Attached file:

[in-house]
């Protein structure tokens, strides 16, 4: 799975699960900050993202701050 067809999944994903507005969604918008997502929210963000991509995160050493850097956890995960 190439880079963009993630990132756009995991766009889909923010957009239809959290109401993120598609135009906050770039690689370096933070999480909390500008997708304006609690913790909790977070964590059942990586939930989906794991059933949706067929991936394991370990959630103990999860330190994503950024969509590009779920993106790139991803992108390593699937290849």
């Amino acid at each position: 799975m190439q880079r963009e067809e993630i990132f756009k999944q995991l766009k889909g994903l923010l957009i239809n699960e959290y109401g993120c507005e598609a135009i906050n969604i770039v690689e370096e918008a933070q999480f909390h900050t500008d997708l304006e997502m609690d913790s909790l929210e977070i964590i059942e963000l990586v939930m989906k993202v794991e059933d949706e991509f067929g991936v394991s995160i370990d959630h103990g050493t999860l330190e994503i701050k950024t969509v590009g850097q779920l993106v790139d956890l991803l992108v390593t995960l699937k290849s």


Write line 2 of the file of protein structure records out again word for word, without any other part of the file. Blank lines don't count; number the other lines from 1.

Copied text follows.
């Protein structure tokens, strides 16, 4: 799975699960900050993202701050 067809999944994903507005969604918008997502929210963000991509995160050493850097956890995960 190439880079963009993630990132756009995991766009889909923010957009239809959290109401993120598609135009906050770039690689370096933070999480909390500008997708304006609690913790909790977070964590059942990586939930989906794991059933949706067929991936394991370990959630103990999860330190994503950024969509590009779920993106790139991803992108390593699937290849």